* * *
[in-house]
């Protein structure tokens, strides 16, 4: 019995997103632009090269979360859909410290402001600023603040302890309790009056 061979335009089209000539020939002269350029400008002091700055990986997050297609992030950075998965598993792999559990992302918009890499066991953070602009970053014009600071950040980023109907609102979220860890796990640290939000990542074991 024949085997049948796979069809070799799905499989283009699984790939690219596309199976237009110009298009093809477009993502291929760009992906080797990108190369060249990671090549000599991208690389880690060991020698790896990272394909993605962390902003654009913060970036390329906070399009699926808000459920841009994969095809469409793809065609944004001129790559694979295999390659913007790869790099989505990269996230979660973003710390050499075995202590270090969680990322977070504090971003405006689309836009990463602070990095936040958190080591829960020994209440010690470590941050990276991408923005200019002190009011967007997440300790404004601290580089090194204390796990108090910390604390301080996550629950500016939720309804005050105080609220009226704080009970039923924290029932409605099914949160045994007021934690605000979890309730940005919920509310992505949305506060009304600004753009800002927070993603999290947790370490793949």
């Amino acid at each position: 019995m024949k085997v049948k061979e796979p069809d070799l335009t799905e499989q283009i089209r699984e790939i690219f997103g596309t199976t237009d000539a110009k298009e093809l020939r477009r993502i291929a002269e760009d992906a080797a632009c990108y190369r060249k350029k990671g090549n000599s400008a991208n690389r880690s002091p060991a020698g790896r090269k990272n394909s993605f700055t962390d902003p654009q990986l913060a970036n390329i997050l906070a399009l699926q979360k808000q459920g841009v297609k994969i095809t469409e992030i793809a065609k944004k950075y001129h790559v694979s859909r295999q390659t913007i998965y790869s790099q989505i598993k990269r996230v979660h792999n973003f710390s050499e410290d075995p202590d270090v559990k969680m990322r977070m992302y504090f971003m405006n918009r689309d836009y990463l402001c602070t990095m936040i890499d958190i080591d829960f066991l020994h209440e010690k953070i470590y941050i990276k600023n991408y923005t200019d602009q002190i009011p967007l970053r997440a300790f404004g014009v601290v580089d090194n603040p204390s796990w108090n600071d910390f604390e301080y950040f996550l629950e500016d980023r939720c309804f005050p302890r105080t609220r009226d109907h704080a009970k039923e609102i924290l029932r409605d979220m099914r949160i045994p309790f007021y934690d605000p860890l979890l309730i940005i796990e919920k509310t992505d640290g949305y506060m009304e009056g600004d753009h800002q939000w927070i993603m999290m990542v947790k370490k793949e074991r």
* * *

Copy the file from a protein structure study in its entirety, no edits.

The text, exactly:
[in-house]
């Protein structure tokens, strides 16, 4: 019995997103632009090269979360859909410290402001600023603040302890309790009056 061979335009089209000539020939002269350029400008002091700055990986997050297609992030950075998965598993792999559990992302918009890499066991953070602009970053014009600071950040980023109907609102979220860890796990640290939000990542074991 024949085997049948796979069809070799799905499989283009699984790939690219596309199976237009110009298009093809477009993502291929760009992906080797990108190369060249990671090549000599991208690389880690060991020698790896990272394909993605962390902003654009913060970036390329906070399009699926808000459920841009994969095809469409793809065609944004001129790559694979295999390659913007790869790099989505990269996230979660973003710390050499075995202590270090969680990322977070504090971003405006689309836009990463602070990095936040958190080591829960020994209440010690470590941050990276991408923005200019002190009011967007997440300790404004601290580089090194204390796990108090910390604390301080996550629950500016939720309804005050105080609220009226704080009970039923924290029932409605099914949160045994007021934690605000979890309730940005919920509310992505949305506060009304600004753009800002927070993603999290947790370490793949």
């Amino acid at each position: 019995m024949k085997v049948k061979e796979p069809d070799l335009t799905e499989q283009i089209r699984e790939i690219f997103g596309t199976t237009d000539a110009k298009e093809l020939r477009r993502i291929a002269e760009d992906a080797a632009c990108y190369r060249k350029k990671g090549n000599s400008a991208n690389r880690s002091p060991a020698g790896r090269k990272n394909s993605f700055t962390d902003p654009q990986l913060a970036n390329i997050l906070a399009l699926q979360k808000q459920g841009v297609k994969i095809t469409e992030i793809a065609k944004k950075y001129h790559v694979s859909r295999q390659t913007i998965y790869s790099q989505i598993k990269r996230v979660h792999n973003f710390s050499e410290d075995p202590d270090v559990k969680m990322r977070m992302y504090f971003m405006n918009r689309d836009y990463l402001c602070t990095m936040i890499d958190i080591d829960f066991l020994h209440e010690k953070i470590y941050i990276k600023n991408y923005t200019d602009q002190i009011p967007l970053r997440a300790f404004g014009v601290v580089d090194n603040p204390s796990w108090n600071d910390f604390e301080y950040f996550l629950e500016d980023r939720c309804f005050p302890r105080t609220r009226d109907h704080a009970k039923e609102i924290l029932r409605d979220m099914r949160i045994p309790f007021y934690d605000p860890l979890l309730i940005i796990e919920k509310t992505d640290g949305y506060m009304e009056g600004d753009h800002q939000w927070i993603m999290m990542v947790k370490k793949e074991r």